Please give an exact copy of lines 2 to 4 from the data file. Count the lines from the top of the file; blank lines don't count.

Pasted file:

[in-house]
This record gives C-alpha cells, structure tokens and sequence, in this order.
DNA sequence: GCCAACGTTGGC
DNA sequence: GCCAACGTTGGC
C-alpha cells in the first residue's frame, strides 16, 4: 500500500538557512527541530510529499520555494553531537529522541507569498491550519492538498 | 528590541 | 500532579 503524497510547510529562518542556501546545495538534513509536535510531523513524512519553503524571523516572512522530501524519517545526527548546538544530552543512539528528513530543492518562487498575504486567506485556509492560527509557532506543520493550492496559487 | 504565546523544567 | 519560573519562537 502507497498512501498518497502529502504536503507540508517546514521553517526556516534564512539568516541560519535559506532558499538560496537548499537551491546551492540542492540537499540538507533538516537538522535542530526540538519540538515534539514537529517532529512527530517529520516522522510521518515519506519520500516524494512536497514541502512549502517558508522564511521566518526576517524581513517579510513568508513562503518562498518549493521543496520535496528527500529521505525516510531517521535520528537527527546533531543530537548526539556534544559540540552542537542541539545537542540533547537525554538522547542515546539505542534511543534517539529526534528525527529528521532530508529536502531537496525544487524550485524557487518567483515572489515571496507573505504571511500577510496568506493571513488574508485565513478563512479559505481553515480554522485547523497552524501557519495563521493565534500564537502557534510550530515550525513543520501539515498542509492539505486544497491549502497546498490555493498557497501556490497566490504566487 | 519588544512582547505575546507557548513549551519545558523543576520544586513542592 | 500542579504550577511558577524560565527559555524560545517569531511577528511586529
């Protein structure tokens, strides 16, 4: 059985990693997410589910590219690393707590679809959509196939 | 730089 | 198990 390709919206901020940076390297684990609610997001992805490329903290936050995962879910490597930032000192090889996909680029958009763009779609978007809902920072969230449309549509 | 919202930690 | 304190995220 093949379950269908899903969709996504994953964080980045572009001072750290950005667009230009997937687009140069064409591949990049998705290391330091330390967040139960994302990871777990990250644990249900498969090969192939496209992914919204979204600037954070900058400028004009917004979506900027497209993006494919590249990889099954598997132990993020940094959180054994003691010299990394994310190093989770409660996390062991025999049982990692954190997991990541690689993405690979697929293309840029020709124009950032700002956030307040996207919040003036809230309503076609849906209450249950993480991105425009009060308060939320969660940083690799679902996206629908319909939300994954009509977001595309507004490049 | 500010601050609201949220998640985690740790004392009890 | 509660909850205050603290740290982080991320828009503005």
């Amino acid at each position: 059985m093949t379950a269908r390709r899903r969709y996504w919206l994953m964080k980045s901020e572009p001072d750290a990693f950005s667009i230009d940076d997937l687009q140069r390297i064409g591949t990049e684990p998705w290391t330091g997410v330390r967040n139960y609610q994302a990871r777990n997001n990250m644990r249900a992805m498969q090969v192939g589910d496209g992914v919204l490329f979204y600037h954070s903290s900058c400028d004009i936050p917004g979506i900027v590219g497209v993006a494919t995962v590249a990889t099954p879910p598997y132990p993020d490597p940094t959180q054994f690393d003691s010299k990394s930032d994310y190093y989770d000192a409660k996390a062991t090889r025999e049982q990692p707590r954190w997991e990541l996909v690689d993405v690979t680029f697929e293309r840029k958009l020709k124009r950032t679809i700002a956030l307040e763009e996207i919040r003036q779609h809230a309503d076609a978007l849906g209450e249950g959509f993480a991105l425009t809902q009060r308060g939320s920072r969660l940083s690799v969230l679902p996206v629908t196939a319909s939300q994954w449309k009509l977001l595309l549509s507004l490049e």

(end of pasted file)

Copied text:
This record gives C-alpha cells, structure tokens and sequence, in this order.
DNA sequence: GCCAACGTTGGC
DNA sequence: GCCAACGTTGGC